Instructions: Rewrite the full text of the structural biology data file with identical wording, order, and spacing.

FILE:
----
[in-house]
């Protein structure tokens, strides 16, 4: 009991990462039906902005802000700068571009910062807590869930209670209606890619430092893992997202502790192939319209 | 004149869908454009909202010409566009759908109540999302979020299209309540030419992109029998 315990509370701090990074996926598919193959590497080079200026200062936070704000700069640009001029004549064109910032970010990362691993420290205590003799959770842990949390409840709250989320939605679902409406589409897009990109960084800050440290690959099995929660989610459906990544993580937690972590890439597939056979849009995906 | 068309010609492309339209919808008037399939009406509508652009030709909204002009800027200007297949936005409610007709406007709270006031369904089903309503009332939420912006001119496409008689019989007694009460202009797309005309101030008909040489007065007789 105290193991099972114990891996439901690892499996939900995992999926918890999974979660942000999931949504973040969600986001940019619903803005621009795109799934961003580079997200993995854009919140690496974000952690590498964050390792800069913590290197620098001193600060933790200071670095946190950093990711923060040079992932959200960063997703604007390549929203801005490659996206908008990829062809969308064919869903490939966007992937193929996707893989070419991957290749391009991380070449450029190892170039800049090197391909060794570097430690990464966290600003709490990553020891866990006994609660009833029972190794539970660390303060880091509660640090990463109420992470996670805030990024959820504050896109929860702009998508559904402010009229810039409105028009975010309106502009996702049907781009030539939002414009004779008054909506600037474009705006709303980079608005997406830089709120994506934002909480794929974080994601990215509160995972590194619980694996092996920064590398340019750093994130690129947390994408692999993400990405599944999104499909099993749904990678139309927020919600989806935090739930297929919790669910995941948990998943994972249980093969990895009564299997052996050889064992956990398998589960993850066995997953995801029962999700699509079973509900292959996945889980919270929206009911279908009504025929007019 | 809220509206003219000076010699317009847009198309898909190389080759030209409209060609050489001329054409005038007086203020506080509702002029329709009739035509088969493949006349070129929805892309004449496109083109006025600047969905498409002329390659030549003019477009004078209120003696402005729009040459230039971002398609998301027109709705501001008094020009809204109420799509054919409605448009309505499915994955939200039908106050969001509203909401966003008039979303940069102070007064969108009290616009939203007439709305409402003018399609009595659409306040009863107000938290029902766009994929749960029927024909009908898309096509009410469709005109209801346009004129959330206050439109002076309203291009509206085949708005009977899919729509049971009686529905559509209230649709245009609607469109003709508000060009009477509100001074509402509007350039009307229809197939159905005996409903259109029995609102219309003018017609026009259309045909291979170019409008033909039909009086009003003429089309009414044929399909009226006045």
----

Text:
[in-house]
């Protein structure tokens, strides 16, 4: 009991990462039906902005802000700068571009910062807590869930209670209606890619430092893992997202502790192939319209 | 004149869908454009909202010409566009759908109540999302979020299209309540030419992109029998 315990509370701090990074996926598919193959590497080079200026200062936070704000700069640009001029004549064109910032970010990362691993420290205590003799959770842990949390409840709250989320939605679902409406589409897009990109960084800050440290690959099995929660989610459906990544993580937690972590890439597939056979849009995906 | 068309010609492309339209919808008037399939009406509508652009030709909204002009800027200007297949936005409610007709406007709270006031369904089903309503009332939420912006001119496409008689019989007694009460202009797309005309101030008909040489007065007789 105290193991099972114990891996439901690892499996939900995992999926918890999974979660942000999931949504973040969600986001940019619903803005621009795109799934961003580079997200993995854009919140690496974000952690590498964050390792800069913590290197620098001193600060933790200071670095946190950093990711923060040079992932959200960063997703604007390549929203801005490659996206908008990829062809969308064919869903490939966007992937193929996707893989070419991957290749391009991380070449450029190892170039800049090197391909060794570097430690990464966290600003709490990553020891866990006994609660009833029972190794539970660390303060880091509660640090990463109420992470996670805030990024959820504050896109929860702009998508559904402010009229810039409105028009975010309106502009996702049907781009030539939002414009004779008054909506600037474009705006709303980079608005997406830089709120994506934002909480794929974080994601990215509160995972590194619980694996092996920064590398340019750093994130690129947390994408692999993400990405599944999104499909099993749904990678139309927020919600989806935090739930297929919790669910995941948990998943994972249980093969990895009564299997052996050889064992956990398998589960993850066995997953995801029962999700699509079973509900292959996945889980919270929206009911279908009504025929007019 | 809220509206003219000076010699317009847009198309898909190389080759030209409209060609050489001329054409005038007086203020506080509702002029329709009739035509088969493949006349070129929805892309004449496109083109006025600047969905498409002329390659030549003019477009004078209120003696402005729009040459230039971002398609998301027109709705501001008094020009809204109420799509054919409605448009309505499915994955939200039908106050969001509203909401966003008039979303940069102070007064969108009290616009939203007439709305409402003018399609009595659409306040009863107000938290029902766009994929749960029927024909009908898309096509009410469709005109209801346009004129959330206050439109002076309203291009509206085949708005009977899919729509049971009686529905559509209230649709245009609607469109003709508000060009009477509100001074509402509007350039009307229809197939159905005996409903259109029995609102219309003018017609026009259309045909291979170019409008033909039909009086009003003429089309009414044929399909009226006045």